When the potatoes are limp and the water is smoky with starch, pull them out and strain. Dry the potatoes on a cloth or paper towel. Rinse out the bowl and dry it. Pour in 1 tablespoon extra virgin olive oil. Place the potatoes in the oil and toss with a couple turns of cracked black pepper. Set aside.

Start the leeks just after you put the potatoes in the salted water. Cut the leeks 3 inches above where the green starts. Measure to make sure they will fit the pan. Reserve the top of the leek for sauces or soups. Do not cut off the bottom of the leek, where the hairs or roots are.  They will hold the leek together. Just trim them, as shown above.(Some chefs tie the leeks so they don’t fall apart, but the presentation is not important here and they will be under the potatoes.) Wash the leeks thouroughly.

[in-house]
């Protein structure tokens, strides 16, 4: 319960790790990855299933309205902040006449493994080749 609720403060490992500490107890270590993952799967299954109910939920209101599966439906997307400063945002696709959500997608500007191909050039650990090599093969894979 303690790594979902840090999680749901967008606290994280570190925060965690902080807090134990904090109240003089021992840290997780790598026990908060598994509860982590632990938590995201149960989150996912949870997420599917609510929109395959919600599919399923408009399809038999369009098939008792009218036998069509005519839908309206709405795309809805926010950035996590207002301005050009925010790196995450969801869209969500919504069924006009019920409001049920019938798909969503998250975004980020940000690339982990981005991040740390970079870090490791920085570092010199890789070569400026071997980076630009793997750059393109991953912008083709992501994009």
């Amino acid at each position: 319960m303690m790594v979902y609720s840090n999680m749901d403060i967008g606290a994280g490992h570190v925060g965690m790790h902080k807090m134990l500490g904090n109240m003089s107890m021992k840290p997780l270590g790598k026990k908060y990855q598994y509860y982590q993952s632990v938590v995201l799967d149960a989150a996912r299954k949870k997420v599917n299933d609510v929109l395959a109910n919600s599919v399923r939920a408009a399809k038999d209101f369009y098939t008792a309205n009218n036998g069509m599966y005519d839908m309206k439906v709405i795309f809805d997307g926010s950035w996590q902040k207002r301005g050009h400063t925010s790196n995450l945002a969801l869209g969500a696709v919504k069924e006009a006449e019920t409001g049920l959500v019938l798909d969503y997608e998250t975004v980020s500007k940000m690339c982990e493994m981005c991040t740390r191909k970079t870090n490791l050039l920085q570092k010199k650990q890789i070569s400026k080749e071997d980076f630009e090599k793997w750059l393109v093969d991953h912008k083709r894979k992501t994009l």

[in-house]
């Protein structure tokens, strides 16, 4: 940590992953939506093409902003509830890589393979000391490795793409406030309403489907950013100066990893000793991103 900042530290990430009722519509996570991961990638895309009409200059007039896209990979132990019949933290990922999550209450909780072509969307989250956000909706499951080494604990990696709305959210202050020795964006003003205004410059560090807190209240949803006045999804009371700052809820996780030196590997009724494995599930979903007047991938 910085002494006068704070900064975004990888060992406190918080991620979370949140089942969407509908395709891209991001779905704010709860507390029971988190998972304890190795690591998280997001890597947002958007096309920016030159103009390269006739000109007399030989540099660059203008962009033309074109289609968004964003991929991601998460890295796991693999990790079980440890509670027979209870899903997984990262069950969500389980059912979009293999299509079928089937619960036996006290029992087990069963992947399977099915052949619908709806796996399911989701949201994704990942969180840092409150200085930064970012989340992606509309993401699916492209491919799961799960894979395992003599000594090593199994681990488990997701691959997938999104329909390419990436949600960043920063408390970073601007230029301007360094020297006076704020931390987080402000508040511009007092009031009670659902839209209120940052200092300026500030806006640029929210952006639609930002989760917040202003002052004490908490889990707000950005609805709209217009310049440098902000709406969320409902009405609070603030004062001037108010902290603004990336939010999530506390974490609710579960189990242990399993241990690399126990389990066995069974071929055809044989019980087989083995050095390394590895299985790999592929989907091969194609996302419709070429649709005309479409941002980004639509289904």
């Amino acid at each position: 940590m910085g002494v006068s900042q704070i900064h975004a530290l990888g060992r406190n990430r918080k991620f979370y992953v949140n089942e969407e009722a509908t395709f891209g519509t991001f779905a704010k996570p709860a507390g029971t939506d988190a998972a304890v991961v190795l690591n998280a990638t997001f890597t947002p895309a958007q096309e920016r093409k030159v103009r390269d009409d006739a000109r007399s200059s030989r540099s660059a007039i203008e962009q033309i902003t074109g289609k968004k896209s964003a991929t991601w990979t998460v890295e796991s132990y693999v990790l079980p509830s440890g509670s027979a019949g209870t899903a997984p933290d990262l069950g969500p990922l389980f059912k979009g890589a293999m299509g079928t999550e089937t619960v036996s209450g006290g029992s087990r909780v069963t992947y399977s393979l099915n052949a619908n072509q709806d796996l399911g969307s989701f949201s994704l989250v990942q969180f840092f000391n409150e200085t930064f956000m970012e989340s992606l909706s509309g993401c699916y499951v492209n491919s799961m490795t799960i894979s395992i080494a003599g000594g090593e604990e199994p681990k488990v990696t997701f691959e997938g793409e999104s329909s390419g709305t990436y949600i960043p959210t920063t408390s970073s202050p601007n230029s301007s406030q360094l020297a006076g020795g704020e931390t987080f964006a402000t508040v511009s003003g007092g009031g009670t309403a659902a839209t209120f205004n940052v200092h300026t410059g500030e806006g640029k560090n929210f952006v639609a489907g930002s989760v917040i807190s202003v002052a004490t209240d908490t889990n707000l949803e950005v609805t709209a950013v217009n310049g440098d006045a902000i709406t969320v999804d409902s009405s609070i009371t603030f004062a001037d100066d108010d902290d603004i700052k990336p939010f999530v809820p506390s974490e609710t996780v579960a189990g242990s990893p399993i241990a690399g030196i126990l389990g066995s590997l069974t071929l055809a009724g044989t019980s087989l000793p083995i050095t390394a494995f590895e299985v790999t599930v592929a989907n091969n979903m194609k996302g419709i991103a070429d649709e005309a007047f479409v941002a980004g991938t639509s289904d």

Place 3 cups of water in a pan over high heat. Add a large, crushed clove of garlic and the leeks. When the water starts to boil, turn the heat down to medium, add the butter and simmer with a lid on for 20 minutes, or until the leeks are easily penetrated with a fork. Put the leeks in the refrigerator to cool. Cut them into 1/4- inch slices and set aside.

For the tomato:

Cut the tomato in quarters. Cut out the inside, leaving the outside flesh and the skin in a “flower petal” shape. Cut lengthwise two or three times, then turn and cut into cubes. Put in a stainer and reserve.

O.K., let’s make the damn pizza!

“Bang out” (pizza industry term for making a round pie shape) the pizza dough on the counter. Place on parchment paper.